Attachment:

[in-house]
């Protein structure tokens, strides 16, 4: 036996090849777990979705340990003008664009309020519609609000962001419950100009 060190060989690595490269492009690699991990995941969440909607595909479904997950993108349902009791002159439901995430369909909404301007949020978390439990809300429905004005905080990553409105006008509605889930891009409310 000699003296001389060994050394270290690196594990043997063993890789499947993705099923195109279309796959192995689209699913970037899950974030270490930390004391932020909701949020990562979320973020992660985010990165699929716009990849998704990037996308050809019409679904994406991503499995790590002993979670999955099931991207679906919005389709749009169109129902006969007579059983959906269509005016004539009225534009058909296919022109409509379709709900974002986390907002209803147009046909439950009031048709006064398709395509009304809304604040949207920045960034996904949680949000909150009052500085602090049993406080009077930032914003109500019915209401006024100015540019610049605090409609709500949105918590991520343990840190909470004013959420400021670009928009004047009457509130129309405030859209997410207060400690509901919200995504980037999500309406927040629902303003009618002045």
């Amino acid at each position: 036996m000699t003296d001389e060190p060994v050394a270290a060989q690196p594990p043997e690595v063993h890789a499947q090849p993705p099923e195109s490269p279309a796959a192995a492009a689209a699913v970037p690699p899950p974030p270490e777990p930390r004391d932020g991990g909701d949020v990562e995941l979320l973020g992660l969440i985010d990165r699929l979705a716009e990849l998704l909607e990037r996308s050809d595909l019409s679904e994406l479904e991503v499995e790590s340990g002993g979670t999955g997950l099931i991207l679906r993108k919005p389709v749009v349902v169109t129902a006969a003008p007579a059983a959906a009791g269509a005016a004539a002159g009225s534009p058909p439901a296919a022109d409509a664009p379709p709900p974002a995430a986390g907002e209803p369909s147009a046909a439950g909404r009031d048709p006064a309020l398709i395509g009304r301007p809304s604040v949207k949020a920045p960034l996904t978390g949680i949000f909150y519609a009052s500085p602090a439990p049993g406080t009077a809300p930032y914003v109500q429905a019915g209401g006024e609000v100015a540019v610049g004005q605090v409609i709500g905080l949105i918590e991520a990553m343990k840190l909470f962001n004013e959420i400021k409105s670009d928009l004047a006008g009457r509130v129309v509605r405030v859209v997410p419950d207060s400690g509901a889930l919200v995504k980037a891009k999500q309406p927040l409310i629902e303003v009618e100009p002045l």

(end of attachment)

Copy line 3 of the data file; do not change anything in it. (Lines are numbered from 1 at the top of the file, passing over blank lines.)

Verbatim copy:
């Amino acid at each position: 036996m000699t003296d001389e060190p060994v050394a270290a060989q690196p594990p043997e690595v063993h890789a499947q090849p993705p099923e195109s490269p279309a796959a192995a492009a689209a699913v970037p690699p899950p974030p270490e777990p930390r004391d932020g991990g909701d949020v990562e995941l979320l973020g992660l969440i985010d990165r699929l979705a716009e990849l998704l909607e990037r996308s050809d595909l019409s679904e994406l479904e991503v499995e790590s340990g002993g979670t999955g997950l099931i991207l679906r993108k919005p389709v749009v349902v169109t129902a006969a003008p007579a059983a959906a009791g269509a005016a004539a002159g009225s534009p058909p439901a296919a022109d409509a664009p379709p709900p974002a995430a986390g907002e209803p369909s147009a046909a439950g909404r009031d048709p006064a309020l398709i395509g009304r301007p809304s604040v949207k949020a920045p960034l996904t978390g949680i949000f909150y519609a009052s500085p602090a439990p049993g406080t009077a809300p930032y914003v109500q429905a019915g209401g006024e609000v100015a540019v610049g004005q605090v409609i709500g905080l949105i918590e991520a990553m343990k840190l909470f962001n004013e959420i400021k409105s670009d928009l004047a006008g009457r509130v129309v509605r405030v859209v997410p419950d207060s400690g509901a889930l919200v995504k980037a891009k999500q309406p927040l409310i629902e303003v009618e100009p002045l």